Creativity blossomed for a young English artist who wanted to “paint America,” after his family was forced to move to the United States. “Picturing America: Thomas Cole and the Birth of American Art,” by Hudson Talbott, details Cole’s contributions to a style of artwork he gave birth to in the 1800s.
Growing up as a boy in Bolton, England, Cole relished painting what he saw outdoors. He’d heard about America and its “vast wilderness” but didn’t think he’d ever get there — that changed when the Industrial Revolution replaced British “people with machines.” Seeking work, the Cole family headed to Pennsylvania, then to Ohio and finally New York City, where Cole visited the Hudson Valley.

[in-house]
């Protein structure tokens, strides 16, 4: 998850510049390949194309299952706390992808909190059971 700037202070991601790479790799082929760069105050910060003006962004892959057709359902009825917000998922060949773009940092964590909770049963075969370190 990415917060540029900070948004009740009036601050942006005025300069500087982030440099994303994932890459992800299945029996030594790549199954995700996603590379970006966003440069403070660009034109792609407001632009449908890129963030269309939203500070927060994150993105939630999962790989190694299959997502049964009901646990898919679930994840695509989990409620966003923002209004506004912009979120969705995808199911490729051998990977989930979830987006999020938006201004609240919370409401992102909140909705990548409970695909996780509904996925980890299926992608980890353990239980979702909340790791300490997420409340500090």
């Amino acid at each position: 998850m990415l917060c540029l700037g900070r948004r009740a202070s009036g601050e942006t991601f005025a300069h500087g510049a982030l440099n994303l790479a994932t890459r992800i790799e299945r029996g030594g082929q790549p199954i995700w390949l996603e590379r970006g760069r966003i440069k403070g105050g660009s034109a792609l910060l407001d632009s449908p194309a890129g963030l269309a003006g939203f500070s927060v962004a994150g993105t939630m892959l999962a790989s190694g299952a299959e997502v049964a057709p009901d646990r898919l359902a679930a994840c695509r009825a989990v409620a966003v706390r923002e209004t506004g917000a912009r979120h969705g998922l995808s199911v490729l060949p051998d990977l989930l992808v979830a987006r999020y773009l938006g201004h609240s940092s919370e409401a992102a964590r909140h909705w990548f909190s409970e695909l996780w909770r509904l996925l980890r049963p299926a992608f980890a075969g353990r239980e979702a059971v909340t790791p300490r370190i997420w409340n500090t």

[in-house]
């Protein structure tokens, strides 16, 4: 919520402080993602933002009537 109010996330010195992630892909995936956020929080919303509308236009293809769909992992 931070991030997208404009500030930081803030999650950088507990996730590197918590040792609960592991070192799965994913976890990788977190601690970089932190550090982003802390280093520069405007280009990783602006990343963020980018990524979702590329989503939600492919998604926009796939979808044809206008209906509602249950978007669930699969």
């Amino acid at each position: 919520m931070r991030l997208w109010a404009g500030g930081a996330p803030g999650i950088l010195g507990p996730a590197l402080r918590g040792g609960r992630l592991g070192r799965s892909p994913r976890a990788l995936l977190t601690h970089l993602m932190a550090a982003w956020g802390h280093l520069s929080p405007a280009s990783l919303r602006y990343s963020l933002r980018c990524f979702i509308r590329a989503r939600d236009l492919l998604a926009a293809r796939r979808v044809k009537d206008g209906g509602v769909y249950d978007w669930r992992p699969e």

What he saw there set his soul on fire, the “vast wilderness” he’d envisioned became his dream come true as he turned out painting after painting, establishing “a style of art that was 100 percent American,” stated John Trumbull, another famous artist of the day. Detailed illustrations highlight Cole’s life, and reproductions of his paintings show “ . . . America, the beautiful” in all her resounding glory.